2014 £5 Crown

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Two commemorative crowns were issued in 2014. A coin to mark 300 years since the death of Queen Anne in 1714 and a silver proof only crown to mark the first birthday of Prince George (which has been erroneously omitted from the 2015 Collectors’ Coins – Decimal Issues book!)

Commemorative £5 Coin, Type 33:

Obverse Type (bust design by Ian Rank-Broadley):

Reverse Type (design by Mark Richards):

Edge: Milled edge.

Mintage for Circulation: Not known.

Collectability/Scarcity: 1 (for scale details see here)

The story behind the design:

The obverse shows the Ian Rank-Broadley bust of the Queen. The reverse is by Mark Richards and shows Queen Anne facing left in an eighteenth century style miniature portrait format.

http://en.wikipedia.org/wiki/Anne,_Queen_of_Great_Britain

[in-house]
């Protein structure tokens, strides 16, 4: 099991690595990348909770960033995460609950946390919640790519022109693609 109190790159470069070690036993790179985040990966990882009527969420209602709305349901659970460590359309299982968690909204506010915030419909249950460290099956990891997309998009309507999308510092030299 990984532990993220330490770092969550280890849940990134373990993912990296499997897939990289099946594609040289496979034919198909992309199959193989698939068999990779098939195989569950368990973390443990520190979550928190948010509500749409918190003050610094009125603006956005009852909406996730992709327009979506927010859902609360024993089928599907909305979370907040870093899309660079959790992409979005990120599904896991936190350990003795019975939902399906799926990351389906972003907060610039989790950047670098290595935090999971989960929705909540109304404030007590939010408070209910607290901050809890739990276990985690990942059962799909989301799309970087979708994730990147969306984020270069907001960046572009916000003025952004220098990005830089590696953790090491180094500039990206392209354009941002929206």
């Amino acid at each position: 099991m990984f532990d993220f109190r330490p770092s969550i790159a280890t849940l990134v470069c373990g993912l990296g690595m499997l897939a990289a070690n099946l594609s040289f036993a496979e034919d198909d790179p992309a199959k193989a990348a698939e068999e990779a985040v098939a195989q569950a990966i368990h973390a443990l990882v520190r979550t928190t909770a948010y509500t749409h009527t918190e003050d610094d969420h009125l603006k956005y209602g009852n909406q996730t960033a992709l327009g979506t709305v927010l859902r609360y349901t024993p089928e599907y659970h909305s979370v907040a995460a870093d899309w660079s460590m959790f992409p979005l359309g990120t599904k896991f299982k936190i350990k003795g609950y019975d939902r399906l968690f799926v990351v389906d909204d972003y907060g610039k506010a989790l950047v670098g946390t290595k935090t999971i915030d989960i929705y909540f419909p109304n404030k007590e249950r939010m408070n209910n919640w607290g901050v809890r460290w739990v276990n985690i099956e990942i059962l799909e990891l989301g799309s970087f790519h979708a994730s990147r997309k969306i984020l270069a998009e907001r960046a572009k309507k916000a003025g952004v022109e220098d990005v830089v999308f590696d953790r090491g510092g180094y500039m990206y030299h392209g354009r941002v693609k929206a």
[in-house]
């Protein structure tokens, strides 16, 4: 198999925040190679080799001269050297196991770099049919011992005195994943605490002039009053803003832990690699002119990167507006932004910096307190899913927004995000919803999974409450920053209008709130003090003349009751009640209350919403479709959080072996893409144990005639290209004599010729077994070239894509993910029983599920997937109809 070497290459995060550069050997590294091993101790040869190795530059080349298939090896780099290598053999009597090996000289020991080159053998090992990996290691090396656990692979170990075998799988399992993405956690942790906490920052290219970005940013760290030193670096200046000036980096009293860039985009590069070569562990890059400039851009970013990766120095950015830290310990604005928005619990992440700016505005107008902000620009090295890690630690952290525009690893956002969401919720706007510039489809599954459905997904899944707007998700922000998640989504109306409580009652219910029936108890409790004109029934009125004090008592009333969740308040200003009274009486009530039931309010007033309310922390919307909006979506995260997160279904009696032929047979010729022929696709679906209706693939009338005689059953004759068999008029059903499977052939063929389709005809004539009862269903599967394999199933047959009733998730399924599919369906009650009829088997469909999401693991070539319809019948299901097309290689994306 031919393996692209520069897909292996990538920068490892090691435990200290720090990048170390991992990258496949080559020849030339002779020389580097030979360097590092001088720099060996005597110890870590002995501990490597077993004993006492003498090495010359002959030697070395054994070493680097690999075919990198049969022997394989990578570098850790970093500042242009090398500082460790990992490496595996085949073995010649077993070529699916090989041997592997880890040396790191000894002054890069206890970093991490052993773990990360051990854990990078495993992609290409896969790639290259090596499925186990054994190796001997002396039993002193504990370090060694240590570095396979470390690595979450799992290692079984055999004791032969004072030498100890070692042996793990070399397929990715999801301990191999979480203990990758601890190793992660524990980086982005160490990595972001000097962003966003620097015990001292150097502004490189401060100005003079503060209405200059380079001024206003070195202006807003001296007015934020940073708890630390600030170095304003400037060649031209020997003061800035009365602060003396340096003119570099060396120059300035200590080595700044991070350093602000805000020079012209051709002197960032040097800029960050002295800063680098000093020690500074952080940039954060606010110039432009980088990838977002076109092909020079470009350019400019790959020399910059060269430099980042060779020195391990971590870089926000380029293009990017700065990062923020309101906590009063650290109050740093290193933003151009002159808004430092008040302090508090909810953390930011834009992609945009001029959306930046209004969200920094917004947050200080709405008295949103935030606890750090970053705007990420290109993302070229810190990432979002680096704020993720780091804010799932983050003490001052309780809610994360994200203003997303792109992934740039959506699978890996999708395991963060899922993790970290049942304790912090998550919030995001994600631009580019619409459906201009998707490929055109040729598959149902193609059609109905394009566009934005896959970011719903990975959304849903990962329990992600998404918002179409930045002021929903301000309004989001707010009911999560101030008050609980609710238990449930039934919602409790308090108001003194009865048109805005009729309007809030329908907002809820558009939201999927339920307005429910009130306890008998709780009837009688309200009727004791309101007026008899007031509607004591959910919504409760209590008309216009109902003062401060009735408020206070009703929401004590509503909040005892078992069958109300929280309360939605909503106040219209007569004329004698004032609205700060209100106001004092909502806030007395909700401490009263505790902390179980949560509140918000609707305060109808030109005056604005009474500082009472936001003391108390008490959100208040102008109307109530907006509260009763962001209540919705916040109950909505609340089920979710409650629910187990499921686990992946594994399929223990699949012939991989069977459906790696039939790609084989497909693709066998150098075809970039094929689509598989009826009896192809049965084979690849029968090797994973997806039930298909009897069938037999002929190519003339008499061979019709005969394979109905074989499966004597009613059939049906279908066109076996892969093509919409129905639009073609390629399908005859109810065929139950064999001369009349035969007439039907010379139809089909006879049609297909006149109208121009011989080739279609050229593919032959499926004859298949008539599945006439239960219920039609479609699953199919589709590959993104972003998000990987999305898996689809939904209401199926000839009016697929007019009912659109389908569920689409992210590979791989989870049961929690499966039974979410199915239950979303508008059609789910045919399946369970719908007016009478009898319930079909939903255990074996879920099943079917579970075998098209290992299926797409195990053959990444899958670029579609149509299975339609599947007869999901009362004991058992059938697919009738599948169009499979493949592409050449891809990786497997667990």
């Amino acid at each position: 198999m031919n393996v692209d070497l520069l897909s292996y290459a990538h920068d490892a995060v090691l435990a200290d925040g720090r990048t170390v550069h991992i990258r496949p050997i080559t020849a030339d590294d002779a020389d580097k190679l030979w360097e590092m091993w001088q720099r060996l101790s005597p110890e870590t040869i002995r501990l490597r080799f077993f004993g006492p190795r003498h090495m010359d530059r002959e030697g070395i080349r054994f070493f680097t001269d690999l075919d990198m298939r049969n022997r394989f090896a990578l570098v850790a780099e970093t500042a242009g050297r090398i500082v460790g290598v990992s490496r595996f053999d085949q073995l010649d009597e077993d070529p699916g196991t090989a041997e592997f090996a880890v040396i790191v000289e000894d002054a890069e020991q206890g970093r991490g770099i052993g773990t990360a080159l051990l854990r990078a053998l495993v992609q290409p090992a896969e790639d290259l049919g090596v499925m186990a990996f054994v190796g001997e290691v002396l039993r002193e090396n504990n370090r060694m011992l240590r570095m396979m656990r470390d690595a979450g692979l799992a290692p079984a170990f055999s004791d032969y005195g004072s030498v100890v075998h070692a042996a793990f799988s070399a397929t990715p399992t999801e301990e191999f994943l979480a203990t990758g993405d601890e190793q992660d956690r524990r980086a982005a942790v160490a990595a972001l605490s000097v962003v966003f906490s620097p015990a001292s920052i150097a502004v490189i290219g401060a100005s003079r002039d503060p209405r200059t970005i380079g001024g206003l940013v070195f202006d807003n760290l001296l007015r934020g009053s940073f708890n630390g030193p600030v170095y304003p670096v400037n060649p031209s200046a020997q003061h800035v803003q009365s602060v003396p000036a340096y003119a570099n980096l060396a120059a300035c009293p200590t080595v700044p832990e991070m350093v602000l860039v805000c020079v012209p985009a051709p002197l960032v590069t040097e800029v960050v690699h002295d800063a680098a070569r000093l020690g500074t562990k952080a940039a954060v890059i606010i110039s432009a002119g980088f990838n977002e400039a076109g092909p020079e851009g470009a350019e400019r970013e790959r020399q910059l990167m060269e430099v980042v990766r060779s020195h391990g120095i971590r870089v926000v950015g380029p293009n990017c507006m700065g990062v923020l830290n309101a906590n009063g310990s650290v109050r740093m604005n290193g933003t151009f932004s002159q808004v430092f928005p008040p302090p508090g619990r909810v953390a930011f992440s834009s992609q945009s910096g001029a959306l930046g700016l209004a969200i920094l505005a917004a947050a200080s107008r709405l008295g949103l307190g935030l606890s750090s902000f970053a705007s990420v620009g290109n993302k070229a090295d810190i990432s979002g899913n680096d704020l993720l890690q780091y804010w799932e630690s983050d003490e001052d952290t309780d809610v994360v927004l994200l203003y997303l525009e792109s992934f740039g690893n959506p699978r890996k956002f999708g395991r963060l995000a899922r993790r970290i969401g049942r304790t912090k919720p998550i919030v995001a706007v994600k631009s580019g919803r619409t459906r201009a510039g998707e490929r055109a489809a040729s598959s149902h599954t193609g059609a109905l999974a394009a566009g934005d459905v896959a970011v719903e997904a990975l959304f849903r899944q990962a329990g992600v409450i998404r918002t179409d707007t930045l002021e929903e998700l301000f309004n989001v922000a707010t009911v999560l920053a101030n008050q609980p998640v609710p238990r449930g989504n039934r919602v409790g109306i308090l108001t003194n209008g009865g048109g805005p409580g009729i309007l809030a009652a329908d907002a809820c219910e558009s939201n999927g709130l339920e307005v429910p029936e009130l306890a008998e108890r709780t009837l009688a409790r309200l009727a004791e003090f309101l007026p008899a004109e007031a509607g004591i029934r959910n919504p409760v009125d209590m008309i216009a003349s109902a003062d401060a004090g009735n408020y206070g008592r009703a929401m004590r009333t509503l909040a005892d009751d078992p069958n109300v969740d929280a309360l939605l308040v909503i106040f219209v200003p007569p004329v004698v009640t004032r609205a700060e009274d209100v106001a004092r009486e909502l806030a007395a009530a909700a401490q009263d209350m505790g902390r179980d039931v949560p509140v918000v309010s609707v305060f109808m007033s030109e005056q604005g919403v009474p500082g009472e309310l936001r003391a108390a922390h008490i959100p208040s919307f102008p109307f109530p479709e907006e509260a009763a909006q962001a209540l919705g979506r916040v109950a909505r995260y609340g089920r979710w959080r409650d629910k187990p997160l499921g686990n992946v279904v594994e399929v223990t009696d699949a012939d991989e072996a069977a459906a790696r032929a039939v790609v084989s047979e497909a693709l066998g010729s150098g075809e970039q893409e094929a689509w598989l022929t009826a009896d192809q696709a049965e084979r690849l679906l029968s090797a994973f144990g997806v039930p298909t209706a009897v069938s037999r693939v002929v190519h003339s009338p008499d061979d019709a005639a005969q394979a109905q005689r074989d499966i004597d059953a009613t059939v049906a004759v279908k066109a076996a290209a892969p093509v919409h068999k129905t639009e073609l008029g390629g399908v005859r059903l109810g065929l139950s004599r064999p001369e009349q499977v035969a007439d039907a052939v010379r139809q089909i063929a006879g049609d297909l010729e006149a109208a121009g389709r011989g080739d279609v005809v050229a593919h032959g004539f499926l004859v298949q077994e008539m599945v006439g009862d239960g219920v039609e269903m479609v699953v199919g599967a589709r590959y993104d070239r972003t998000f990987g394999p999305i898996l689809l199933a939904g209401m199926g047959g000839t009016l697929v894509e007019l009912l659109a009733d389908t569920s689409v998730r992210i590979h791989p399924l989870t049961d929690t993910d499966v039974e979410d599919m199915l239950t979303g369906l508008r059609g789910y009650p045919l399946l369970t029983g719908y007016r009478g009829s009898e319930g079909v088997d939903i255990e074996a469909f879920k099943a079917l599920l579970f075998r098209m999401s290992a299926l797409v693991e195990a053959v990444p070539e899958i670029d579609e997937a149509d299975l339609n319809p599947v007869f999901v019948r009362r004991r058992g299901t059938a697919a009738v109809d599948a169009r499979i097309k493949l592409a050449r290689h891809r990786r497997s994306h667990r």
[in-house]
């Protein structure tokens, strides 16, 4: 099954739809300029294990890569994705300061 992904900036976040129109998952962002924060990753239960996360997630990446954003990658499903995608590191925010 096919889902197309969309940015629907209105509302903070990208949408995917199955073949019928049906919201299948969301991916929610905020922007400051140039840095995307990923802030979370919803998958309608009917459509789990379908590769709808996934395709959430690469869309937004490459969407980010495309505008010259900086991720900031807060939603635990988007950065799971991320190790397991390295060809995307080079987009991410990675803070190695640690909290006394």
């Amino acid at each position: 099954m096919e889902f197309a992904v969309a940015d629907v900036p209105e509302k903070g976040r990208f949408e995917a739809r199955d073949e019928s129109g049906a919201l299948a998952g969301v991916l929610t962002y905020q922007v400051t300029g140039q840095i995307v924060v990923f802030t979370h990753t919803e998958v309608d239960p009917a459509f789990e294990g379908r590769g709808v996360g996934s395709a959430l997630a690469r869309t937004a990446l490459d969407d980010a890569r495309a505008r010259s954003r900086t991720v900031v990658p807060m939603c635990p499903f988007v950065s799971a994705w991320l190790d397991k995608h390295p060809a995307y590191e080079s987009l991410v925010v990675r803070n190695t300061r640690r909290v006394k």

Commemorative £5 Coin, Type – omitted in error from the current printed book! (info on coin type numbers here)

Obverse Type (bust design by Ian Rank-Broadley):

crown2014PGeorgeobvw

Reverse Type (design by Edgar Fuller):

crown2014PGeorgeRevw

Edge: Milled edge.

Mintage for Circulation: None. These were struck as silver proof only (issue limit 7,500).

Collectability/Scarcity: 5 (for scale details see here)

The story behind the design:

The obverse shows the Ian Rank-Broadley bust of the Queen. The reverse by Edgar Fuller was originally used in 1953 for the Queen’s coronation, and again for the 1960 commemorative crown. It’s a nice design, but it lacks imagination that the Royal Mint should re-cycle another old design that has no actual connection with Prince George (apart from a few tenuous links contained in the paperwork description, including the fact that a long dead ancestor was also called George and had a similar coin with shields!). It’s not surprising though, as it seems that increasingly the main aim of the Royal Mint is purely financial gain, by means of selling as many different coins as they can. It’s no wonder that with so much pressure on the marketing department, that older designs are being re-used. They are, I would imagine, cheaper to produce as no fees are due to new artists and less work is required in preparing the dies.

 

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